An Essay: by Patrick McKenna
He walks along the mud-splattered sidewalk while cars drive through puddles and a crackling guitar is his only soundtrack. Decade. One of those walks where he needed to tune everything out and focus on two goals: get from point A to point B and let the riffs of Neil Young guide your path.
It starts with a flimsy, scratchy guitar run in “Cowgirl in the sand.” The music has some bizarre power of ultimate transportation, as if a few notes together have some interlocking command of the senses. The repetitious solo gets tiresome around minute seven, and he makes a decision. Skip.
All of a sudden, gentle piano and gentler singing graces his ears. “I was thinking of what a friend had said, I was hoping it was a lie.” Those words transitioning into that horn park speaks to him like nothing else could. Thoughts of self-doubt and shame float about, but the beautiful tune squashes those out. “All in a dream, in a dream…” He thinks about his own love for Mother Nature, his own new home in this world.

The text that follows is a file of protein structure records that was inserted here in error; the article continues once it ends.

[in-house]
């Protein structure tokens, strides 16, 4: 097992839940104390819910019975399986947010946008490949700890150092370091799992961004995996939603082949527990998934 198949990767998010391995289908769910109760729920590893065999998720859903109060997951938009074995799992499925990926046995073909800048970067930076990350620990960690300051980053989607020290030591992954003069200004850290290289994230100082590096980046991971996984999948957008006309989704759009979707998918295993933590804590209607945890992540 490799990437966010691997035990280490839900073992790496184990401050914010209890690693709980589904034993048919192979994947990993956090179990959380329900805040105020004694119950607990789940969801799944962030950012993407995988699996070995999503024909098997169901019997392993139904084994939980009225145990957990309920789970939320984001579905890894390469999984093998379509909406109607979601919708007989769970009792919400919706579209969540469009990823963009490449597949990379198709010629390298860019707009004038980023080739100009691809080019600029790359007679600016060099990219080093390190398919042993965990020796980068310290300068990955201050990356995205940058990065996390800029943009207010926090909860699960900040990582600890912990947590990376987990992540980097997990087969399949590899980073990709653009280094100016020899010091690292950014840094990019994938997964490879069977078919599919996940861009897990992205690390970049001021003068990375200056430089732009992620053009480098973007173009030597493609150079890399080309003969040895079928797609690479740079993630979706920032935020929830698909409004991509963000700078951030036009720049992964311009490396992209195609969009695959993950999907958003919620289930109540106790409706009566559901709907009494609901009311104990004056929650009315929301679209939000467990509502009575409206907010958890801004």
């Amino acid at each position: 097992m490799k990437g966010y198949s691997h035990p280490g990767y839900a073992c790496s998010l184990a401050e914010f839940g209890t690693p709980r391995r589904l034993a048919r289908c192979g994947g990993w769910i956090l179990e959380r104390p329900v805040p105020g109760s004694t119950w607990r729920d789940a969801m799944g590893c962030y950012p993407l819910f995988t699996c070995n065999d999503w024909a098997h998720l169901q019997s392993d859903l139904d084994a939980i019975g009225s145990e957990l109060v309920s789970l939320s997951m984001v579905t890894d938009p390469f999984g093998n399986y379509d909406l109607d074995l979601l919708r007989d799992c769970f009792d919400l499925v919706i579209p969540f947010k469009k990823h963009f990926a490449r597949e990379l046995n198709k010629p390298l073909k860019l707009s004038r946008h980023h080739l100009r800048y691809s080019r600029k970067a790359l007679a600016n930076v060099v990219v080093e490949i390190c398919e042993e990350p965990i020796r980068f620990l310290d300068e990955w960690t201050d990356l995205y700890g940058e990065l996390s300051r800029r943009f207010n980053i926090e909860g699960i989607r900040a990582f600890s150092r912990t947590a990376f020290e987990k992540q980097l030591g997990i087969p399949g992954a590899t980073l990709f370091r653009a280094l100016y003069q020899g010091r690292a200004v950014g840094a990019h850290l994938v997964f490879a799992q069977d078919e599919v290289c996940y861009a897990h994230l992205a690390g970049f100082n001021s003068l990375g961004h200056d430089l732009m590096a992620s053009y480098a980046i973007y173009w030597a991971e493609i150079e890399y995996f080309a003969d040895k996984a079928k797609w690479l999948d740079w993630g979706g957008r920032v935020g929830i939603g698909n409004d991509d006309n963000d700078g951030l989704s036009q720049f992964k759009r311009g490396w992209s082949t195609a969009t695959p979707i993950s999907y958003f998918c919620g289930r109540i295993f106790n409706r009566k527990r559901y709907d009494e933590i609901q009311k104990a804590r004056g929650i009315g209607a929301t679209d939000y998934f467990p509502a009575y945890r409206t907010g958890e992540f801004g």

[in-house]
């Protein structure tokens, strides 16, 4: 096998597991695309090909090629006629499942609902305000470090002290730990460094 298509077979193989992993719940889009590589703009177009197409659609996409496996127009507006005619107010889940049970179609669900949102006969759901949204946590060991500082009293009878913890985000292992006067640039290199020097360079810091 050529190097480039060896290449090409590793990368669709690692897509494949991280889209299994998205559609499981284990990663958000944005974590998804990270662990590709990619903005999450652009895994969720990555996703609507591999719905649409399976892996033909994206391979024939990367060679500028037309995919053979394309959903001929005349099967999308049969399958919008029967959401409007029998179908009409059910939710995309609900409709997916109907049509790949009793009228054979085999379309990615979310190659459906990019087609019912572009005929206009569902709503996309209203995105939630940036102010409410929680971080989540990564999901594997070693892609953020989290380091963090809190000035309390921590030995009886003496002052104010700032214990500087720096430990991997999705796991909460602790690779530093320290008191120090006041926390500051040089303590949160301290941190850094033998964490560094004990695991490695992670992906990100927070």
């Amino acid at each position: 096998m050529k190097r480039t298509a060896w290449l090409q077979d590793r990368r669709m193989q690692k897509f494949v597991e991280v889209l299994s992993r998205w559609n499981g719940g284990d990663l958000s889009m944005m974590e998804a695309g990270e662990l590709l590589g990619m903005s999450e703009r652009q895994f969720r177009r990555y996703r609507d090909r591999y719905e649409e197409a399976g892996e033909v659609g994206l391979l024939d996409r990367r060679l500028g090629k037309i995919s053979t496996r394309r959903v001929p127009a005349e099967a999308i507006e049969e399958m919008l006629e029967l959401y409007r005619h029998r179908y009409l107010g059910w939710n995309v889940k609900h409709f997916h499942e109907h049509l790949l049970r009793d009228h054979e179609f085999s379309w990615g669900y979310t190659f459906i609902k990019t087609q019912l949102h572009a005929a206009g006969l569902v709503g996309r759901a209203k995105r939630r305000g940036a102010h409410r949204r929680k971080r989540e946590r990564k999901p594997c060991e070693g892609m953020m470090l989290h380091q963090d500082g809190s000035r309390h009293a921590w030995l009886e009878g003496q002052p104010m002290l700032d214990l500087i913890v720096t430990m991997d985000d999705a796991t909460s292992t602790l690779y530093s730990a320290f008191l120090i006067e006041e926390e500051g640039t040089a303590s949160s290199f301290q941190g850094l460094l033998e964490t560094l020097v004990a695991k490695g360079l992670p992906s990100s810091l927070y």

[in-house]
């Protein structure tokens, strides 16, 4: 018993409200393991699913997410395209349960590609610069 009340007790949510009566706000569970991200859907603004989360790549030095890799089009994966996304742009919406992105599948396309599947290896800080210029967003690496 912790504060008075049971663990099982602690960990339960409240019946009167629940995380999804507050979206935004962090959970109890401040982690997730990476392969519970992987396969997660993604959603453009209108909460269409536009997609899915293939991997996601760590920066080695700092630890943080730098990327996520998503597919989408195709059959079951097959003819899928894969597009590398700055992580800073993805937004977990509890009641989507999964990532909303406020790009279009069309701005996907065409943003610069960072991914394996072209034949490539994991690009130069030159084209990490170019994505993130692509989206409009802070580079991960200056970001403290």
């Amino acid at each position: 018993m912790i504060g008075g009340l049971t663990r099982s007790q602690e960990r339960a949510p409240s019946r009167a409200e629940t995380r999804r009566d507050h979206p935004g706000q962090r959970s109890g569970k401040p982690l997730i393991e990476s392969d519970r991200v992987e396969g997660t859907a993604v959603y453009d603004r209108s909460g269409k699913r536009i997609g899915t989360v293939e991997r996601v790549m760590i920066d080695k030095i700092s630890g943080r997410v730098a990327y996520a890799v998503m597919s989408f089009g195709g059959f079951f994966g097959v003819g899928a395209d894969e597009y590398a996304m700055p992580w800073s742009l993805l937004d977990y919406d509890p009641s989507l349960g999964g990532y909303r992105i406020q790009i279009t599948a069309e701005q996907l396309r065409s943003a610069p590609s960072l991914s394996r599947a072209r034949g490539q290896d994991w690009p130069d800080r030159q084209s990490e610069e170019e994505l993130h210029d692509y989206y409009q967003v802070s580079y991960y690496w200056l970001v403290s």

Just like that, a brewing, boisterous opening to “Tonight’s the Night” enters. The bass thumps and pumps with the rest of Crazy Horse. A wagging finger and bitter call for a friend is all Neil Young has. He probably knew this night would happen eventually. He knew the tale of Bruce Berry’s life isn’t sustainable. But a good jam might help the pain.
The walk is almost over. He knows how he wants to end it.
He puts on “Heart of Gold,” and it’s like a weight on his back falls to the floor. He knows what its like to get old, to search fall and in between for a heart of gold.
He wants to experience life. He wants to always, always keep searching.
He’ll find his heart of gold. And when he does, he’ll remember Neil Young. He’ll remember what music has the power to do to his brain.
And he’ll remember this walk.